Is your quote from the Tao Te Ching? I have definitely read it somewhere before, and I’m glad you brought it up where you did, It makes my point well and brings yet another similar quote (paraphrased):

            "When the beginner is attacked, he thinks only of protecting himself from any strike. When the practitioner is attacked, he thinks of using the technique and knowledge acquired through training. When the master is attacked, he only thinks of protecting himself from any strike."

          • cob1 says:

            You’re point about directions being man-made certainly is an interesting one! And it holds even more true as you expand into the outer dimensions of the universe, as you explained. That really explains my idea of permanence in the West but on a Human level, rather than a cultural one. It’s always great to me to realize where all humans have commonalities. Despite this fact, we are still all anomalies of our species. I find us to be more unique than any other species for that reason. Though, I don’t know how other species view things like direction or how their cognition is interpreted by their own minds… plus I am human so I’m not an entirely unbiased judge

          • Derek Padula says:

            I remember reading a book several years ago about animals, and how they know when their owners are coming home. I think it was by Rupert Sheldrake. I don’t recall the exact science behind it and don’t want to sound superstitious, but if I remember correctly he mentioned that birds have a tiny crystal in their brains that helps them find true north. They use this to migrate each season without getting lost. Some other animals have it as well. Humans also have it, but for many humans this part of their brain has atrophied over the generations as we became more sedentary. Others, such as nomads, have continued to use it and it remains fully functional. Please don’t quote me on this though, because it’s been a while since I read it.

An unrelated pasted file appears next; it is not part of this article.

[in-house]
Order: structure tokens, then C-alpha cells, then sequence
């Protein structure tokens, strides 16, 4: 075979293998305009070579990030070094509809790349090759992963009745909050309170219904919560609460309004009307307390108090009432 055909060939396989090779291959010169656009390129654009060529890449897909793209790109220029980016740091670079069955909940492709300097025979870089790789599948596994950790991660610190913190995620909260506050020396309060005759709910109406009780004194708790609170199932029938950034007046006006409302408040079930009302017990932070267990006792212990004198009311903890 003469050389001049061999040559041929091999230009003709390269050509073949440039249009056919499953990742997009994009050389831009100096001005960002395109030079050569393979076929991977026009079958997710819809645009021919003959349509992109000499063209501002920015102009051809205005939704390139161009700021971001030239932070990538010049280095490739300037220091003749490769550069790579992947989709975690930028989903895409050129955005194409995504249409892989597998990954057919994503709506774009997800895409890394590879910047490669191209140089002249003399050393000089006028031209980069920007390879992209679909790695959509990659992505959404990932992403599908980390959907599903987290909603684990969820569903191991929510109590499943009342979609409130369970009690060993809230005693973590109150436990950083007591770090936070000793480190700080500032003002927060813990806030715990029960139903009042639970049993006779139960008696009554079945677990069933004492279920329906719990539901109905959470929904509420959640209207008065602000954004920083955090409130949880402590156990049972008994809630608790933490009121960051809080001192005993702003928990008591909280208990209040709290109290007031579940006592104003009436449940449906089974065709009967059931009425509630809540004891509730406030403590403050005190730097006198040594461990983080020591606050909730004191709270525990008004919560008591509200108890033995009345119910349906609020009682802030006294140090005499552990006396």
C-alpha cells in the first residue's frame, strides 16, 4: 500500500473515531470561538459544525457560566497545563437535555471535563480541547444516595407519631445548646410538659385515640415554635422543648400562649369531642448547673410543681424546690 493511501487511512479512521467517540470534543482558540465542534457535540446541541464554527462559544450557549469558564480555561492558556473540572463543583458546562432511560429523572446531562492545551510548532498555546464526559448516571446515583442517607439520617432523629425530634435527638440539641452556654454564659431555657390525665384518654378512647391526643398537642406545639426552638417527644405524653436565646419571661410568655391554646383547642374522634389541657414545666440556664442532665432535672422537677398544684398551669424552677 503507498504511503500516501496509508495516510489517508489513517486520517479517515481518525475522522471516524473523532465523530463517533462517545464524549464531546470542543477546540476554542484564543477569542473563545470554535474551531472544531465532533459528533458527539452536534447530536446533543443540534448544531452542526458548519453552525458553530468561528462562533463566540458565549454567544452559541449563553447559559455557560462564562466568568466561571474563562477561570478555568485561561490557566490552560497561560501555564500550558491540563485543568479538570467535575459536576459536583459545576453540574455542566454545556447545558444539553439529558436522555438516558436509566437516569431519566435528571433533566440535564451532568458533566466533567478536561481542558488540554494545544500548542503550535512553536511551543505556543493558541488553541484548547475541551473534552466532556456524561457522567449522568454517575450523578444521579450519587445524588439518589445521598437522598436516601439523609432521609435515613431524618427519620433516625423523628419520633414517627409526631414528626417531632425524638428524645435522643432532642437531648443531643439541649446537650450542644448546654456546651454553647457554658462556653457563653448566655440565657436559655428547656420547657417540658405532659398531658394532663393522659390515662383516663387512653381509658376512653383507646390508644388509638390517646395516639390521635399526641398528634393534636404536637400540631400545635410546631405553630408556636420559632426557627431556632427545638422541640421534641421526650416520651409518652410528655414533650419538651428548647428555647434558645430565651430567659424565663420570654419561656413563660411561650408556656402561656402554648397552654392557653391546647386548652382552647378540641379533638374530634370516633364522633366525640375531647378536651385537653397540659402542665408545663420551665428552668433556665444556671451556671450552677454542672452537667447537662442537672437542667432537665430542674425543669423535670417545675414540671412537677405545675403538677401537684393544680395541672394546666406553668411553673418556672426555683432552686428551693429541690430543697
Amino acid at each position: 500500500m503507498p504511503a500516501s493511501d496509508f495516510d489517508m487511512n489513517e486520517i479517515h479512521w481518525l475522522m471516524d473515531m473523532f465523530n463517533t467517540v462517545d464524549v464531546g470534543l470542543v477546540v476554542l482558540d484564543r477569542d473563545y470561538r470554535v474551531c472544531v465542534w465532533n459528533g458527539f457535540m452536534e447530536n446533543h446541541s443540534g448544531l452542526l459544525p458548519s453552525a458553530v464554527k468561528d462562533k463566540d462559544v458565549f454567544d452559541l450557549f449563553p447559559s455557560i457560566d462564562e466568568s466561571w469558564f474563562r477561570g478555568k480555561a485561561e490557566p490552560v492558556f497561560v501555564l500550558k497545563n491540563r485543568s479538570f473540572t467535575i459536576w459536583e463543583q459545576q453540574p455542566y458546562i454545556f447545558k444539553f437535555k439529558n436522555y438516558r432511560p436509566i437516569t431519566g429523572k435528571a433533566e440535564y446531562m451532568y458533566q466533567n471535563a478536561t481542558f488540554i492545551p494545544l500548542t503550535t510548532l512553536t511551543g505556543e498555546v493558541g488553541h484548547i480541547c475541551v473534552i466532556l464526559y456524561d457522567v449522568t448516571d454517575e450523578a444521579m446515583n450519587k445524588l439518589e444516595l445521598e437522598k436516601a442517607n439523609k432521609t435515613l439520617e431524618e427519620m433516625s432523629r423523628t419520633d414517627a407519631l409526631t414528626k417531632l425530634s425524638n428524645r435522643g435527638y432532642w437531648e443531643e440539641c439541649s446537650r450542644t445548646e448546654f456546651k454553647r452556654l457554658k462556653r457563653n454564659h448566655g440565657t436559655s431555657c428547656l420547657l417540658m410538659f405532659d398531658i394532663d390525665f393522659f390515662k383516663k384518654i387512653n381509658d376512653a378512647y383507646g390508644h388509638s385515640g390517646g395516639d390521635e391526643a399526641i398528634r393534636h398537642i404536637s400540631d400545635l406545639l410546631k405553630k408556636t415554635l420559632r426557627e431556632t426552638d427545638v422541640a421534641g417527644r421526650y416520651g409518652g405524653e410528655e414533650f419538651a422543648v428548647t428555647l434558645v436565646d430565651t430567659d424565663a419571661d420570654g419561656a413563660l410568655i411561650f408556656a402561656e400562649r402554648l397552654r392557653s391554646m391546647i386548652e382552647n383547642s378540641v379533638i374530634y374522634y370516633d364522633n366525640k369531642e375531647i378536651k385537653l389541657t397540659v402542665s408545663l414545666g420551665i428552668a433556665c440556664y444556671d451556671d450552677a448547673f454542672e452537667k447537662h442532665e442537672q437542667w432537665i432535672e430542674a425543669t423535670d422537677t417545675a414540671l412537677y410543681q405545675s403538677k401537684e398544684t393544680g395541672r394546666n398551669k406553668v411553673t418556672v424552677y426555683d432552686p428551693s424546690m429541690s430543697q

So basically, the theory is that we evolve according to our environments. If our environment expanded beyond the scope of the earth, then so would our brains and minds. If it became smaller, then so would we.

      • Cob says: